You’ve decided to get divorced…now what?
Learn how Georgia divorce laws govern alimony, attorney fees, division of property, and other details.
Filing for divorce is one of the hardest decisions you’ll ever make. But it’s a cinch compared to all the little decisions that come afterward.
How do you divide your debts, assets, and property? Should you request alimony? Who gets custody of the kids? Who pays the attorney fees?
While there are no “one-size-fits-all” rules when it comes to divorce proceedings, there are a few Georgia divorce laws that you should know before you bring everything before the judge.
Division of Property
Georgia is known as an “Equitable Distribution” state, which simply means that marital property, assets, and debts are fairly divided between the parties pursuing a divorce.
Equitable distribution laws are a great way to ensure that both parties get their fair share in a divorce, but this doesn’t mean that everything is split 50/50.
In short, “equitable” does not mean “equal.”
Rather than splitting assets and debts down the middle, Georgia courts take the matter into careful consideration when deciding who gets what.
Factors that the court might consider when dividing property include:
- Each party’s share in acquiring and maintaining the marital property;
- How each party plans to use the property;
- Each party’s separate, non-marital property;
- Each party’s contribution to the family unit; and
- The length of the marriage.
Generally speaking, an asset or a debt is only deemed “marital property” if it was acquired by the couple during the marriage.
If either of you came into the marriage with your own property, debts, or obligations, it would remain your own separate property. For example, if you purchased a house or racked up credit card debt prior to meeting your soon-to-be ex, those would remain solely in your name.
Each spouse is also typically entitled to keep any property they received individually as a gift, inheritance, or bequest. So if your grandmother passed away and left you her antique spoon collection in her will, it’s likely that you will be allowed to keep it (whether you want to, however, is a different story).
While each spouse is entitled to equitable division of property, alimony is awarded on a case-by-case basis.
The courts will consider:
- The needs of the party petitioning for alimony;
- The ability of the non-petitioning party to pay alimony; and
- The evidence of each party’s conduct towards each other.
Evidence of conduct is one of the most important things to understand if you (or your soon-to-be ex) are petitioning for alimony.
It is not necessarily the same thing as the grounds for divorce, although the two may overlap. For example, Kathy may be filing for divorce because of her husband Bill’s infidelity, but use his excessive gambling as evidence of his conduct. (“He lost so much money in Vegas that we had to file for bankruptcy!”)
In return, Bill may use Kathy’s drug addiction as evidence to oppose her request for alimony. (“She only wants my money for drugs!”)
Hearing from both parties allows the Georgia courts to make a fair ruling. For example, if Bill was divorcing Kathy over her infidelity or desertion of the marriage, the court would likely dismiss any alimony requests from Kathy.
Above all, it is the job of the Court to make a fair ruling in regards to any alimony payments. For example, Kathy’s drug addiction may indicate an inability to responsibly manage her finances (alimony request denied!). Alternatively, Bill’s attorney may argue that his gambling addiction prevents him from being able to make reliable payments.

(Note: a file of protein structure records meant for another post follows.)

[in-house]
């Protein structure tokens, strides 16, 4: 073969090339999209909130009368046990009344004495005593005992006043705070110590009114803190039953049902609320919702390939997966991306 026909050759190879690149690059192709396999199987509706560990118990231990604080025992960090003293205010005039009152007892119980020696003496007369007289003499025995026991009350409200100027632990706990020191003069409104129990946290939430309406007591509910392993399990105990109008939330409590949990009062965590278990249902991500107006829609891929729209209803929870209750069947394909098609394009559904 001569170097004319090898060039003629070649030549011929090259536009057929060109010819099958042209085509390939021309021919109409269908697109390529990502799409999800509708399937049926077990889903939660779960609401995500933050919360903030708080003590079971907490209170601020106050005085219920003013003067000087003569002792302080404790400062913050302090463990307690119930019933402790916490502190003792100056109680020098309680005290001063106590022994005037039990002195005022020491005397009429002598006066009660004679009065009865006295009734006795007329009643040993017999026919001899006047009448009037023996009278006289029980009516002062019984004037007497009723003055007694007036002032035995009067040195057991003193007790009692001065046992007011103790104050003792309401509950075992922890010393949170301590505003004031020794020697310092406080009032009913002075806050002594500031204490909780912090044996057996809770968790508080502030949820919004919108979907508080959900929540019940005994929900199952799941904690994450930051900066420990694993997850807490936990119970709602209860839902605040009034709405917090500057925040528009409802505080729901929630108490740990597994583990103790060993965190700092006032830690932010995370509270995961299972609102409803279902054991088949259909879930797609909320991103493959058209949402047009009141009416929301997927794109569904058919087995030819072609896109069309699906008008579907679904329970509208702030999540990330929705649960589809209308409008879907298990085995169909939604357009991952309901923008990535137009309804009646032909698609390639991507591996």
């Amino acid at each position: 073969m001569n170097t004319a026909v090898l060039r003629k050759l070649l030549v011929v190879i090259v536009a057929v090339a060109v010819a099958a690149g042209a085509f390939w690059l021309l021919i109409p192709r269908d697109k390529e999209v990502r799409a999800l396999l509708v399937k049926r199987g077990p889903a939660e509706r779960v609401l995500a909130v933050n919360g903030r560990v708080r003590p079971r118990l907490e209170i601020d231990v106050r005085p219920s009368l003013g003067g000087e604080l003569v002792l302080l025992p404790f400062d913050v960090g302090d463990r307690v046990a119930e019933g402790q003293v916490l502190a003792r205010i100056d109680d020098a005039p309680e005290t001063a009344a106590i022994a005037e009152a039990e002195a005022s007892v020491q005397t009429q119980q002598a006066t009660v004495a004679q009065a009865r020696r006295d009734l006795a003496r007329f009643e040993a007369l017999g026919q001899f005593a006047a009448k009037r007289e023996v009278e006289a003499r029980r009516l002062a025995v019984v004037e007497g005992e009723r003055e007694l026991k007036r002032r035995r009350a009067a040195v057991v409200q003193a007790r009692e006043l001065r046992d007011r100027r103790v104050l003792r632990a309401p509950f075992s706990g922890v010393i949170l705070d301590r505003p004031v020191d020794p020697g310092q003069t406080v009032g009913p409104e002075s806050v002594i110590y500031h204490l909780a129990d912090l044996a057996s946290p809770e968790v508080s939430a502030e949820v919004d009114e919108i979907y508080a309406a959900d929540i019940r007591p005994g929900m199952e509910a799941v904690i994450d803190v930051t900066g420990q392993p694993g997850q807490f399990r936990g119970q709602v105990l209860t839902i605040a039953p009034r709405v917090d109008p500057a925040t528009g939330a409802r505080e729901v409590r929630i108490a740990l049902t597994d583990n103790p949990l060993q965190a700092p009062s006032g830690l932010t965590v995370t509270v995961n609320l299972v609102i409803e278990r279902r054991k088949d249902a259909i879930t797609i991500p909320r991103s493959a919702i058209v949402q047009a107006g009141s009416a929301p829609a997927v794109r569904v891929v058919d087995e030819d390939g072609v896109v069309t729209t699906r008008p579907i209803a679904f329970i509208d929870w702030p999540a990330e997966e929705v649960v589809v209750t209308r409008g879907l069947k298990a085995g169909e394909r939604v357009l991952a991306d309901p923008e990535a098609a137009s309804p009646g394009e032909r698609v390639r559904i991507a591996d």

Presenting and considering all of the evidence can take time. For divorces that involve a petition for alimony, Georgia divorce laws require that both parties make no substantial changes to the assets in their estate.
This is mostly a “common sense” rule that exists to keep people from hiding or liquidating assets in a punitive manner. Once the divorce has been finalized and the request for alimony is approved, each party may dispose of their own assets as they see fit.
In most cases, each party pays for their own attorney’s fees. But there are some situations where Georgia divorce laws allow you to request that your soon-to-be ex pay your attorney fees.
- In a divorce/alimony case
- You’ve petitioned the court for alimony only (separate from the divorce case)
- In the rare case where your ex is held in contempt of court and you are required to be at that proceeding
The decision to award payment of attorney fees to one party over another is completely within the discretion of the court and the judge will consider the full financial circumstances of both parties.
Child custody cases are usually (and understandably) fraught with emotion. Fortunately, Georgia judges have a wide scope of discretion they can use to make decisions regarding child custody.
In any custody hearing, Georgia divorce laws require the parents to prepare and submit a parenting plan that describes how the two of you will coordinate the task of jointly raising the child(ren).
Whenever children are involved, we recommend speaking with an attorney. Having your rights—not to mention the rights of your kids—represented should always be a priority.
Georgia divorce laws may not be incredibly complicated, but they can seem that way when your emotions have become overwhelming.
When facing a divorce in Georgia, it is always best to seek the guidance of a licensed attorney to represent your interests and guide you through the process.
ProPrudence is the easiest way to find a Georgia lawyer with the right experience to help you. A free, virtual consultation with a licensed attorney is just a few clicks away.